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Host-Microbial Interactions
11 January 2022

It’s the Economy, Stupid: Applying (Micro)economic Principles to Microbiome Science

Special Series: Deciphering the Microbiome 


A key challenge in microbiome science is the scale mismatch problem, which arises when the scale at which microbial communities are sampled, interrogated, and averaged is different from the scale at which individual microorganisms within those communities interact with each other and with their environment. Profiling the microbial communities in a teaspoon of soil, from a scoop of fecal matter, or along a plant leaf surface represents a scale mismatch of multiple orders of magnitude, which may limit our ability to interpret or predict species interactions and community assembly within such samples. In this Perspective, we explore how economists, who are historically and topically split along the lines of micro- and macroeconomics, deal with the scale mismatch problem, and how taking clues from (micro)economists could benefit the field of microbiomics.


In the book The Art of Clean Up: Life Made Neat and Tidy (1), Swiss artist Ursus Wehrli shares two aerial photographs of a school’s blacktop, taken some time during class recess. The first photograph shows 60-odd scattered pupils doing typical recess things: running around, sitting together on the school steps or under the shade of a tree, or kicking a ball back and forth. The second photograph shows the same blacktop, but now the artist has “cleaned up” by making all pupils lie down on the blacktop surface, neatly arranged in histogram fashion and sorted by the color of their clothing. Next to each other, the two photographs portray the scale mismatch problem in microbiome science (43, 46) quite effectively. The cleaned-up version represents what microbiome scientists are really good at: extracting data, in classical “count and classify” style, from a theater of organismal (inter)activity, so as to allow for an approach of compare and contrast with data from other theaters in hopes of revealing patterns of presence, abundance, and cooccurrence of microbial taxa as a function of one or more properties that these theaters have in common or differ in. What gets lost in this approach is the kind of spatial context that is captured in the first of Wehrli’s photographs. Lost along with the spatial context is any chance to answer questions about which of the pupils were where and why, and who actually interacted with whom and how. If the goal were to truly understand the dynamics of pupil interactions during school recess, it would make sense to collect and compare not only coarse-grained blacktop data from different schools but also fine-grained data from different patches within single blacktops to describe and explain the whereabouts and (inter)actions of individual pupils in relation to blacktop features along dimensions that are relevant to those pupils.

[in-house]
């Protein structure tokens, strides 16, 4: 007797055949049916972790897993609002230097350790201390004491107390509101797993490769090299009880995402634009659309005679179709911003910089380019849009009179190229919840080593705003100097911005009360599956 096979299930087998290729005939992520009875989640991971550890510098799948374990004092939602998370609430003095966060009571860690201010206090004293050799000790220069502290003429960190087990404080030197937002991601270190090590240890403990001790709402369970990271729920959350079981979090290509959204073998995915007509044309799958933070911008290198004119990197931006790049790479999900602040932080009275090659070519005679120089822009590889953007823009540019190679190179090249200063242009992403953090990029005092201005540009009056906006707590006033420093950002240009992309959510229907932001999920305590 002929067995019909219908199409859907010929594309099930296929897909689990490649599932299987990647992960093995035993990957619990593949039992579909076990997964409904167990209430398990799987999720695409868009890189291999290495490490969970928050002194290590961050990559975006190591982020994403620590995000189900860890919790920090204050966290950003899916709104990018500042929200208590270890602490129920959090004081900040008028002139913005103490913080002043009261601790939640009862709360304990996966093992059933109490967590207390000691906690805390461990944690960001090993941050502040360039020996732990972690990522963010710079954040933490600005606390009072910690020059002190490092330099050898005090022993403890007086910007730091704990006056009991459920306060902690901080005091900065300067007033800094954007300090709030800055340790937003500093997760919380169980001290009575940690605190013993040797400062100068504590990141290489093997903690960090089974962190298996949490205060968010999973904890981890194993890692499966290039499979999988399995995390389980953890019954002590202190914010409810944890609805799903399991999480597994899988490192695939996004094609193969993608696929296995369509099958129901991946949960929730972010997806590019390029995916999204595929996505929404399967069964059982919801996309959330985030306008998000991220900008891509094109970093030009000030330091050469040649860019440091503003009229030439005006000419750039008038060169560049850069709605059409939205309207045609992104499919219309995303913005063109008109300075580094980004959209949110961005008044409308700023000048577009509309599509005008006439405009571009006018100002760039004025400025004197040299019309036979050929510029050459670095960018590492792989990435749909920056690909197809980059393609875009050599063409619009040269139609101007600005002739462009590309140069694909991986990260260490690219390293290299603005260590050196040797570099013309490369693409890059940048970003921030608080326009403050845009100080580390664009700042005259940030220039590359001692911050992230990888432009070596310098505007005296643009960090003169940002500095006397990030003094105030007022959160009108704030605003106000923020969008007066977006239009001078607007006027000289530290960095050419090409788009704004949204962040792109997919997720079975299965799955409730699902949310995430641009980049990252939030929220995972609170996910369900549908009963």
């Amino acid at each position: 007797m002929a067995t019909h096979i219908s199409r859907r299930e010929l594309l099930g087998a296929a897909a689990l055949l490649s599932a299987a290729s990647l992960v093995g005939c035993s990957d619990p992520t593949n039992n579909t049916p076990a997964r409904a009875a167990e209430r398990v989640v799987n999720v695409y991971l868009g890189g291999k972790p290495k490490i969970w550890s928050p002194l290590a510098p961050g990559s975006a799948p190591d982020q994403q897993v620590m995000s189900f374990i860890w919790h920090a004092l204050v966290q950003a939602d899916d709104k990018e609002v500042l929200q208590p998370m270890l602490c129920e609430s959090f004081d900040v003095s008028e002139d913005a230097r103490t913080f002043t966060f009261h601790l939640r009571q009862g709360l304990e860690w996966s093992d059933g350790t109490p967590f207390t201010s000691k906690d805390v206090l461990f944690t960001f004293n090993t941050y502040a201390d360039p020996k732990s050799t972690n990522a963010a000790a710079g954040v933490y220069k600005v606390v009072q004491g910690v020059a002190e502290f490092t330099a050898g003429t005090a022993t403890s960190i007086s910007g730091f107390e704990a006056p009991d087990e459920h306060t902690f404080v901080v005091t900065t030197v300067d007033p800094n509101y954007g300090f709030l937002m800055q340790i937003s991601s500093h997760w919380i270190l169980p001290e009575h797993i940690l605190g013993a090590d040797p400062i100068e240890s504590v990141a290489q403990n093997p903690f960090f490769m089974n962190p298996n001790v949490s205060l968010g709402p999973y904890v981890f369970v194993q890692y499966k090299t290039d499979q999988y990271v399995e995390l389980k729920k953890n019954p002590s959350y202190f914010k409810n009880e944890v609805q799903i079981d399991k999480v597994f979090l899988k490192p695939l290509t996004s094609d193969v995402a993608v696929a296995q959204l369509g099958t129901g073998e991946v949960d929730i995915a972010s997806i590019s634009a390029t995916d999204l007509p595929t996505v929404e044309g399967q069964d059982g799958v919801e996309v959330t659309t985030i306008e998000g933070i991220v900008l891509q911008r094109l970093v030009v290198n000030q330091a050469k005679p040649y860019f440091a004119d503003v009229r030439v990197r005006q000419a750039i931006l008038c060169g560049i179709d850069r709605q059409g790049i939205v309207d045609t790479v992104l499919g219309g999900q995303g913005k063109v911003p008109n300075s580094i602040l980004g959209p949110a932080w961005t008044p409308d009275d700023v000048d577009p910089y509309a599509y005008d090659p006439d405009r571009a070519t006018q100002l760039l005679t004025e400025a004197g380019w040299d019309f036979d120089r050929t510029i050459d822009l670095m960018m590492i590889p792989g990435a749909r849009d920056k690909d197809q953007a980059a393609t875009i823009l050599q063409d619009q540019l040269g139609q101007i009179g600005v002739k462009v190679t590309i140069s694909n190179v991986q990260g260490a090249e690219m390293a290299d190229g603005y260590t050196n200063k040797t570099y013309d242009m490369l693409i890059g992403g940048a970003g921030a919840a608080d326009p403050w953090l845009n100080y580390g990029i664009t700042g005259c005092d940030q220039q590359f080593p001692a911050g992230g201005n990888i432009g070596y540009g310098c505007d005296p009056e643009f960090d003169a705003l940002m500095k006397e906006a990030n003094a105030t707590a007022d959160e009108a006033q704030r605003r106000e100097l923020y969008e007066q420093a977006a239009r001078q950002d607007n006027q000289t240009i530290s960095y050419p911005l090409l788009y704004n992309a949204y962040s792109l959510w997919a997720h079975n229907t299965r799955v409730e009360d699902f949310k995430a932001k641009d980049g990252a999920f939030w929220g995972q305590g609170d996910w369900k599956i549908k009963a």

Economists also suffer from the scale mismatch problem, and their solution has been to break up their field into two subdisciplines, which are even taught separately (2). Macroeconomics examines how countries or industries respond to large-scale changes. They measure and compare things like unemployment rates and gross national products. This can lead to valuable insights, but because macroeconomists typically examine aggregate data, they are not very well suited to elucidate the mechanisms that drive an economy (Fig. 1A and Box 1). In contrast, microeconomists study the behavior of individual firms and consumers in order to understand how and why such individuals or “agents” make economic decisions and to what degree their decision-making is determined or constrained by, for example, individual budgets, needs, or access to information. By defining what these constraints are and how they differ between individuals and along local scales, the behavior of individuals can be used to develop straightforward, tractable mathematical models of the interactions between these individuals (Fig. 1B and Box 1).